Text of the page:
We pushed our way through the dilapidated doorway and ascended the entryway steps. On the right side of this little lobby was a large hole where the marble siding had been smashed and broken to reveal the old, ugly bricks underneath. A few steps later, we went through another door and entered the public stairwell of the building. A depressing grayness worked its way down from the old skylight three floors above and a certain unpleasant stench permeated the area. The dated tile on the floor was grungy and gross, and every step we took gave notice of the sticky grime that was splattered all over the ground. We walked to the door of one of the first floor apartments and my friend offered a gentle knock. A faint voice from the other side of the door responded, bidding us to enter. Then, Like the curtain going up and revealing all the change that has occurred in a moment of obscene (literally: “off scene”) devastation, the door slowly opened to reveal the aftermath of the previous night’s festivities.
Our perspective on things rightfully changes when we see them in their true colors. When we remove the deceptive covering of darkness and night and let the light come in.
We were entering the apartment in which some of the brothers from a fraternity reside, on a Saturday morning, after an ‘epic’ party that I had not participated in.
It was a surreal moment in many ways. It felt much like walking into a wasteland might – but that is not quite a complete enough picture; it was not just a wasteland but a wasted land. It was a place that had been intentionally wrecked, and the remains were left out for us to observe as we walked around. The place smelt of alcohol, although it was not quite an overwhelming sensation; it acted more like the backdrop, adding to the experience without dominating the landscape.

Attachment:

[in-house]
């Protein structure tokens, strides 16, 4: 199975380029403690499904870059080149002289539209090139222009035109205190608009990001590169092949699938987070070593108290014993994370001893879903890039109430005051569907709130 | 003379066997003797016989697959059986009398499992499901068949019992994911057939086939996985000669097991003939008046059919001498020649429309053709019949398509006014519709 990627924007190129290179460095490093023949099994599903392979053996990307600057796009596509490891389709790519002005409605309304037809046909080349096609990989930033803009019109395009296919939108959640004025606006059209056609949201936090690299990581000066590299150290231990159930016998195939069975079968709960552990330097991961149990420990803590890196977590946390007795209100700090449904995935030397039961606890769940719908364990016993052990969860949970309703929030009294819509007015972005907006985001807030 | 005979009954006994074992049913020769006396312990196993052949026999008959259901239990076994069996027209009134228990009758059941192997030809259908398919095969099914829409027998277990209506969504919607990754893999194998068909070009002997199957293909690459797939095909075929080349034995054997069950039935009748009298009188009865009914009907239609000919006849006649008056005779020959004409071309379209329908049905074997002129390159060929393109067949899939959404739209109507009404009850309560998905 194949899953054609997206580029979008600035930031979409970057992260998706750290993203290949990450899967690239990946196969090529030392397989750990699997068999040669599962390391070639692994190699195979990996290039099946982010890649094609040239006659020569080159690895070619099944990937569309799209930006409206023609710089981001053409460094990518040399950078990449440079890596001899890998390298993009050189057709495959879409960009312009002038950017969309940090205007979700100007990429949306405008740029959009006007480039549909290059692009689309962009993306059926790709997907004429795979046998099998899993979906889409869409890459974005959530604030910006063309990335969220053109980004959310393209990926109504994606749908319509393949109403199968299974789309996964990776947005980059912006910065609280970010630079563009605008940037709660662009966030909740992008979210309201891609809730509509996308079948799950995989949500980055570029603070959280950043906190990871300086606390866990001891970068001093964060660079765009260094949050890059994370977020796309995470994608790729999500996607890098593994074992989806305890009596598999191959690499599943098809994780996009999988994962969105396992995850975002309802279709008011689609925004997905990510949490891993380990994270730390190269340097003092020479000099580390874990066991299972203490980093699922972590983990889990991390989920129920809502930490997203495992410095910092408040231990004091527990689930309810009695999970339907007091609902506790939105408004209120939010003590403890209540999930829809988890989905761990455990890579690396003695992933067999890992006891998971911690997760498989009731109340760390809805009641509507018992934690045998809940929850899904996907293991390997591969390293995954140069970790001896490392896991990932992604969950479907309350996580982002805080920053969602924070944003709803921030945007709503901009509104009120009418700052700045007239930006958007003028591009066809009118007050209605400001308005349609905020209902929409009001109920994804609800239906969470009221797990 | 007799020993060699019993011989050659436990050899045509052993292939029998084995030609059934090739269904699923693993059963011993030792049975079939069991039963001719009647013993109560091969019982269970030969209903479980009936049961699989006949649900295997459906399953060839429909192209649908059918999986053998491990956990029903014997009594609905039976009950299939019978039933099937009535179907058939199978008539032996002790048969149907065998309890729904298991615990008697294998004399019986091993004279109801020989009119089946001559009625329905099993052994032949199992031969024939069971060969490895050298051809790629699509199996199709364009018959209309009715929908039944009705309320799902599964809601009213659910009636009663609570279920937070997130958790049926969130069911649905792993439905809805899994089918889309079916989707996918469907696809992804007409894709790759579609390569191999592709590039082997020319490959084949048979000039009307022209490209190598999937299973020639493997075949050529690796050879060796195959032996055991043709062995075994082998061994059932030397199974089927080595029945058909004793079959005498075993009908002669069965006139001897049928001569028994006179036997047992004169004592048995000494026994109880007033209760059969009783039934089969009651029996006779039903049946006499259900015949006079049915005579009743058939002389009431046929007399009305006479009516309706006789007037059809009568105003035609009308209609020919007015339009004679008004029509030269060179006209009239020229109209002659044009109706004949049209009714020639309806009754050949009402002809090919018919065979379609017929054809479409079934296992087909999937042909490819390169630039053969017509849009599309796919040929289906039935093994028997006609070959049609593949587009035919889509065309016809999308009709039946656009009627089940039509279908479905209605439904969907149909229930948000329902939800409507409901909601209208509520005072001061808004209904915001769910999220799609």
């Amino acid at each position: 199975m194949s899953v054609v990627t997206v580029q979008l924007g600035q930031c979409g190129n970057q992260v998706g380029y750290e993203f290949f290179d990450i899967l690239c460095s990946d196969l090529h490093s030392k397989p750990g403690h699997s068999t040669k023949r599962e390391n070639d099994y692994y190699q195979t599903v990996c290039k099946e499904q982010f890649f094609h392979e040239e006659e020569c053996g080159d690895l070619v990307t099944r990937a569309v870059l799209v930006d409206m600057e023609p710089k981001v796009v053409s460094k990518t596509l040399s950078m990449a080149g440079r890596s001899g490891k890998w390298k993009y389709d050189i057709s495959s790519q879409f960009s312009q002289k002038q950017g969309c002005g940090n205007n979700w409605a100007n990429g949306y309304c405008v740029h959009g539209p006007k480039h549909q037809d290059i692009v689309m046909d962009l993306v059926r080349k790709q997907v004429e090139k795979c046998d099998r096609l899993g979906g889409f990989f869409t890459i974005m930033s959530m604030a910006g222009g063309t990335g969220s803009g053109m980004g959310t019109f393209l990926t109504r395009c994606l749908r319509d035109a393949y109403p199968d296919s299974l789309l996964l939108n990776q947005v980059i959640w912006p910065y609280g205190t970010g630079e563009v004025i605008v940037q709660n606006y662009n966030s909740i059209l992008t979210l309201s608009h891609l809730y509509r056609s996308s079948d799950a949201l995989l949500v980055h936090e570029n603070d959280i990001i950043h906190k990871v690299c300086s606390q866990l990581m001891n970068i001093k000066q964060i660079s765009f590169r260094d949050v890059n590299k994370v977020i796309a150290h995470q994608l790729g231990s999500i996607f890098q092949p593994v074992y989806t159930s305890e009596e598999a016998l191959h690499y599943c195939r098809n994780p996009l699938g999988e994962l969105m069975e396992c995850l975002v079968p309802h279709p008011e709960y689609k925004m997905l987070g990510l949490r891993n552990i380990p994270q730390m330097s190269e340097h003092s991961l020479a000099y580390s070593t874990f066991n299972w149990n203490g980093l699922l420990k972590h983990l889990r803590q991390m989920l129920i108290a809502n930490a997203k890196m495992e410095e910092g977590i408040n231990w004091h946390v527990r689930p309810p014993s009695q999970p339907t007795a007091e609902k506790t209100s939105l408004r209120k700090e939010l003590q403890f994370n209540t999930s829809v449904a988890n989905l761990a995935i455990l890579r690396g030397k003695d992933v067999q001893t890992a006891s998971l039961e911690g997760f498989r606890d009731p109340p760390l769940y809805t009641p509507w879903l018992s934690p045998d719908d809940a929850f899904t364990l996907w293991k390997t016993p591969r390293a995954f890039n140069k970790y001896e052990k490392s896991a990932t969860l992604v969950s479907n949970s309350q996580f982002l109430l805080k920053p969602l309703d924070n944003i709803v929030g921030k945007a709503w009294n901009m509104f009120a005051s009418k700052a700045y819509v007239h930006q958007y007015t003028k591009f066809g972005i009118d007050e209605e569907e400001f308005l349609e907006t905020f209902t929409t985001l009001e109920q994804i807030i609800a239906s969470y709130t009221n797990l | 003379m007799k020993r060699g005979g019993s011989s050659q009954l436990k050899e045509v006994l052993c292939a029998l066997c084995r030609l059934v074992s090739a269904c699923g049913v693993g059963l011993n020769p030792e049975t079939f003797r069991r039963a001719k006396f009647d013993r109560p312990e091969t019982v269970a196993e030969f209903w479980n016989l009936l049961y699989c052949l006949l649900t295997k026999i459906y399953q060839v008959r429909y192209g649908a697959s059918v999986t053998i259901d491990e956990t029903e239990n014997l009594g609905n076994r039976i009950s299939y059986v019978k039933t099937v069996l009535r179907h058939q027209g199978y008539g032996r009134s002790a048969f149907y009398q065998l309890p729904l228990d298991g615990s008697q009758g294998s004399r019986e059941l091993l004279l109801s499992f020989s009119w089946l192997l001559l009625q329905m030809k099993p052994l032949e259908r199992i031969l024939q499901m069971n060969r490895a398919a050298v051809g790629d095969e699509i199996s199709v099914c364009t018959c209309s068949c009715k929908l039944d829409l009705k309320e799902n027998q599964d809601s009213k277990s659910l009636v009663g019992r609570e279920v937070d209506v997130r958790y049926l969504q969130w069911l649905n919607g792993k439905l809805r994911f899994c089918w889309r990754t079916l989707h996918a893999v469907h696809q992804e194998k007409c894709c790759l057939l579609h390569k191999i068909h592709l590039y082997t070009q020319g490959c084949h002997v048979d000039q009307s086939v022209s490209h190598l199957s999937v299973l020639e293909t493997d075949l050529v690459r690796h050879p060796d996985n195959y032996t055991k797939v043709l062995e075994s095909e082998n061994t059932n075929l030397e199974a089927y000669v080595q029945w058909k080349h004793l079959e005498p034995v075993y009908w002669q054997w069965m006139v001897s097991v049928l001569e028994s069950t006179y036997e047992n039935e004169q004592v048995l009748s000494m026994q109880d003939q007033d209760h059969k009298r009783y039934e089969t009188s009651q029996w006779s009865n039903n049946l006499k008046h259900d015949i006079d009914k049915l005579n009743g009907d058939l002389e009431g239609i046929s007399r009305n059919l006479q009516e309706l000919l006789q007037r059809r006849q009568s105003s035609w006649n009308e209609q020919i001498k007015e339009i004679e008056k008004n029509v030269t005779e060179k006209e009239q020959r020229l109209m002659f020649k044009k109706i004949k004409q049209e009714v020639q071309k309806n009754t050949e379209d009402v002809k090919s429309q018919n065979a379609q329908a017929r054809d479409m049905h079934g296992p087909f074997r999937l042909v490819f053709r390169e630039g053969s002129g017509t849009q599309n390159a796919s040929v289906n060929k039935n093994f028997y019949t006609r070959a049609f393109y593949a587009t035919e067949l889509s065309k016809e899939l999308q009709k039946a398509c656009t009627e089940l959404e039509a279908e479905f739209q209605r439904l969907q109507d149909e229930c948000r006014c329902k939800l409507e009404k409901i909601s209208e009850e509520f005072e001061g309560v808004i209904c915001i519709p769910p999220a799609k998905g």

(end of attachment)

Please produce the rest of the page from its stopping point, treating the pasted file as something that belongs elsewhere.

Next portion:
And oh, what a landscape it was.
The viscous ground was crisscrossed with thousands of filthy footprints, left there unintentionally by the many guests who had trekked there the night before. It would be foolish to even attempt to guess how many substances were present in this mucky mess of stains. Undoubtedly, however, much of it was alcohol that must have slipped ‘twixt the cup and the lip.
In one corner of the living room there was a table that was covered with all sorts of bottles, cans, pitchers, jugs and cups with varying amounts of volume left in them. The table itself, at least what could be seen of it around the above articles, could not be seen because of the intense filth that acted almost like a polish.
The walls in the living room were marked and scuffed to a remarkable degree, evidence of any number of activities that I either cannot or choose not to dwell on further.
Just outside of the living room there was a large hole in the drywall. We were informed that a bro’ had punched the wall while in state of unchecked, uncontrolled and ultimately unjustified anger. Down the hall we were shown a room with a broken doorknob. A different person had done it, but under similar circumstances, mindless destruction.
We didn’t stay for long. But there really would have been no reason to. The place lacked, from what I could see, any furniture intended for creature-comfort. Instead it was left purposefully sparse to manufacture as much open space for people as possible. And people come; they utilize this space. But, they come at night, by cover of darkness, when the lights are low. Few people come the day after. Few people want to acknowledge the empty reality that shines forth when the light reveals the true nature of the darkness.